Drama Department, University of Hull, February 2005.

Attempting to find a contemporary interpretation of Jarry's fin-de-siecle  anarchic spirit, this production  combined a range
of performance and presentational modes; film, video and puppetry alongside conventional acting.
The original inspiration to attempt the adaptation sprang from the description given by Robert Hughes, in The Shock of the
New, of the race of a five-man bicycle against a locomotive across Siberia; the race ultimately being won by a mysterious
solo cyclist.
Further investigation turned up still more complex challenges: these included the technical, as in the attempt to provoke
emotion through use of the electric chair; the aesthetic, as in passages speculating, Jarry-like, on the nature of God; and
political and ideological, particularly stemming from the explicit and exuberant sexuality of the novella.
Many questions  arose:
In an academic context, should (written) texts be presented as faithfully as possible to their originals, to provide 'specimens'
for interrogation and analysis, or should we find ways to challenge and interrogate works historically and/or ideologically
'distanced' from contemporary beliefs and values. Is there any consensus on such beliefs and values?
What performance practices  might  provide such subversions ?

Oriiginally intended as a small-scale, studio performance, The Supermale was eventually staged as a  public performance. It
provoked an immediate controversy, for some reasons which might have been predicted, and some which came as a surprise.
Four passages were likely -even certain - to provoke strong reactions:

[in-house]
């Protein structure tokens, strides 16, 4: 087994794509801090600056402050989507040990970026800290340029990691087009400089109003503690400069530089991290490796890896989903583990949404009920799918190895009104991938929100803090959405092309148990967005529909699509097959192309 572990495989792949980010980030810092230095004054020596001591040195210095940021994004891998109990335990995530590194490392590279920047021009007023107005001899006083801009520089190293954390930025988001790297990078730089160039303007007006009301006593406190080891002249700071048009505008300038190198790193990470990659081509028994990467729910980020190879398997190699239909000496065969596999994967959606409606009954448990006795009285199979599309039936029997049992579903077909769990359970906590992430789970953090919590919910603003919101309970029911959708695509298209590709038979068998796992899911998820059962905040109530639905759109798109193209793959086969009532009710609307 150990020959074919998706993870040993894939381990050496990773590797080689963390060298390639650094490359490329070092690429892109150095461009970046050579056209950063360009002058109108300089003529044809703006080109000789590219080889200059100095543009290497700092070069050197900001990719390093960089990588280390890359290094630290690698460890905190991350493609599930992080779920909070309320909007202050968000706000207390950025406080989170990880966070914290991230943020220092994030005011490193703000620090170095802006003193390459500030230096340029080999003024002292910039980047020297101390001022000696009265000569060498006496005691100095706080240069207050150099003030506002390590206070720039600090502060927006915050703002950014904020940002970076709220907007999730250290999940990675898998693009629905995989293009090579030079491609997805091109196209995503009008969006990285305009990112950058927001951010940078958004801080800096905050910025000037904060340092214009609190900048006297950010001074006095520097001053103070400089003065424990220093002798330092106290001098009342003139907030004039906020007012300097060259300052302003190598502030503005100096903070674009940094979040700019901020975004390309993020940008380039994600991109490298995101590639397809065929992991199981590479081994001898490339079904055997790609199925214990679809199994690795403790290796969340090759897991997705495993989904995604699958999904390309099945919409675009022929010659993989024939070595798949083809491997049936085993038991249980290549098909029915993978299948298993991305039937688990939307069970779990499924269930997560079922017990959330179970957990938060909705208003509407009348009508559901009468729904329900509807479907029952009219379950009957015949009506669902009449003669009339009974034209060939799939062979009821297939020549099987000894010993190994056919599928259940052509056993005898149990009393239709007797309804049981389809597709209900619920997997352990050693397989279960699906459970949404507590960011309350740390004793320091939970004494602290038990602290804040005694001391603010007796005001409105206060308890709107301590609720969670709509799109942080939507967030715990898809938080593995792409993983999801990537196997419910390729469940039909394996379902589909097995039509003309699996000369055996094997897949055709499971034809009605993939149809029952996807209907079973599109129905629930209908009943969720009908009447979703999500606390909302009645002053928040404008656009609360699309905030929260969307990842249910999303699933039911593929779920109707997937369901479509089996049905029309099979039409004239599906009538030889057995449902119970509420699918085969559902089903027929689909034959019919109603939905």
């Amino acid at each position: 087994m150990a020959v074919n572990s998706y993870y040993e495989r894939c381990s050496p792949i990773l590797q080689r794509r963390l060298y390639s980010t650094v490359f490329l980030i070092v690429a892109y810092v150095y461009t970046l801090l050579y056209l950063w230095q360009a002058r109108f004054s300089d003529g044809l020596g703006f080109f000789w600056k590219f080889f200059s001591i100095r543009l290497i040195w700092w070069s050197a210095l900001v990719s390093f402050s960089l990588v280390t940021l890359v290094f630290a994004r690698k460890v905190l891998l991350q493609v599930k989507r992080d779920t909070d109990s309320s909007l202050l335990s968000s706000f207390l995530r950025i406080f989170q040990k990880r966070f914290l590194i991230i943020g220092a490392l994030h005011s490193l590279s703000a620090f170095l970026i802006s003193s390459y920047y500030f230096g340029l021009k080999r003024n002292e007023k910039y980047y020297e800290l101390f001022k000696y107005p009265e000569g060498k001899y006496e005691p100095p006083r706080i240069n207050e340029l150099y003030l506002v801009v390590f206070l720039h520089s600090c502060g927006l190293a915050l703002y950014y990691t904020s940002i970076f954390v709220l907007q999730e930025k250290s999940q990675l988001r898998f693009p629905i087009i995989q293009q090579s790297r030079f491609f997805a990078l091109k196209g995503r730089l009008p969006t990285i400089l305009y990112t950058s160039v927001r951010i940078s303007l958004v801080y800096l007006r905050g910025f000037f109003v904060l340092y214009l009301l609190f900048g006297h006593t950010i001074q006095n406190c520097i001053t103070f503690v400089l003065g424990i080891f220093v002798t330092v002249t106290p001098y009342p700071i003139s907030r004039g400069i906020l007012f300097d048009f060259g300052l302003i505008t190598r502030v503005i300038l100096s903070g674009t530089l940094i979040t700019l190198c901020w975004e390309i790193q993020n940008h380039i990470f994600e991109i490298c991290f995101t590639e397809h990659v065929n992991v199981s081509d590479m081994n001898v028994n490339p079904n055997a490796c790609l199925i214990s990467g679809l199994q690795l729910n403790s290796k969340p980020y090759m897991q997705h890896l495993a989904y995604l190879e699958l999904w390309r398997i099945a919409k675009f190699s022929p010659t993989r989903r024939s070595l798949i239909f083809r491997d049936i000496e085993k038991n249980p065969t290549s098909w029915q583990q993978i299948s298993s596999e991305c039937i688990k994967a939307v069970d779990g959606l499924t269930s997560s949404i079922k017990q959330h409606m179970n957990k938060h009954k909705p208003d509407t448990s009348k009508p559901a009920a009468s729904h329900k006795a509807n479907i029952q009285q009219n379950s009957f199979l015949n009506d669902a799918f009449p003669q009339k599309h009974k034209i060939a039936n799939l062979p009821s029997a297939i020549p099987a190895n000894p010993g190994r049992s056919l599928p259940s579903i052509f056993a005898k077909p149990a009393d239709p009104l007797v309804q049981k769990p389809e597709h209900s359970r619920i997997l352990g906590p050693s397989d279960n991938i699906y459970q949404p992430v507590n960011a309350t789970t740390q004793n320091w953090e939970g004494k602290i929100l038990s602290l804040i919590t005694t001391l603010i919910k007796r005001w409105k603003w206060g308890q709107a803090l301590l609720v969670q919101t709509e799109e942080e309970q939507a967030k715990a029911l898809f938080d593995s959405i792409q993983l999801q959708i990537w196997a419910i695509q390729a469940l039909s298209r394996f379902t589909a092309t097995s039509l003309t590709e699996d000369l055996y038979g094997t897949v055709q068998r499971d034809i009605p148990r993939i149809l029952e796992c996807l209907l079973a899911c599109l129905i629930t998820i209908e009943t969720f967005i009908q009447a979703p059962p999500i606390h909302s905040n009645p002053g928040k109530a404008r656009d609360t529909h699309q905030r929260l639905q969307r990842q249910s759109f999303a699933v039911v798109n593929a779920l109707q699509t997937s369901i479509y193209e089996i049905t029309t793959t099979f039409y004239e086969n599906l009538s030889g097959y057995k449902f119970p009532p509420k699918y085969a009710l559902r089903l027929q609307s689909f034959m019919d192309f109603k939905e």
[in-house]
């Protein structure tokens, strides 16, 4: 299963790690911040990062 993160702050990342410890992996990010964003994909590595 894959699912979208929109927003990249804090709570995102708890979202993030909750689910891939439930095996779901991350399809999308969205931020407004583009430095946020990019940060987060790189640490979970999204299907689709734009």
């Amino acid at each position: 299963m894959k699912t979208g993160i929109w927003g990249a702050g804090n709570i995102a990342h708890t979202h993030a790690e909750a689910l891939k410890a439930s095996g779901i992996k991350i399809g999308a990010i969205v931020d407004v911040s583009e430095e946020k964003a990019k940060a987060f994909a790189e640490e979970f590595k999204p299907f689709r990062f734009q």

The opening discussion of sex, and the comparison of sexual 'supermen' from history and    
The policeman's account of the murder -"raped to death" of a little girl
The prostitutes' seven-way lesbian orgy
The extended and extremely explicit sex scene between Andre and Ellen, in which they
break the 'record' set by the "Indian".

This paper gives an evaluative account of the challenges posed and the strategies adopted, some of which may best be
expressed in the terminology of rhetoric; in particular, anachronism, anachorism, litotes and hyperbole.
The paper describes how these were applied, both through the spoken language of the text, and through visual means. Some
further questions which arise are:
What happens when a joke doesn't work, or has to be explained?  
Can an idea be simultaneously celebrated and subverted, as in the 'alternating current' of an electric circuit?
And….how do you make an electric chair fall in love with a man?
Robert Cheesmond
University of Hull
January 2007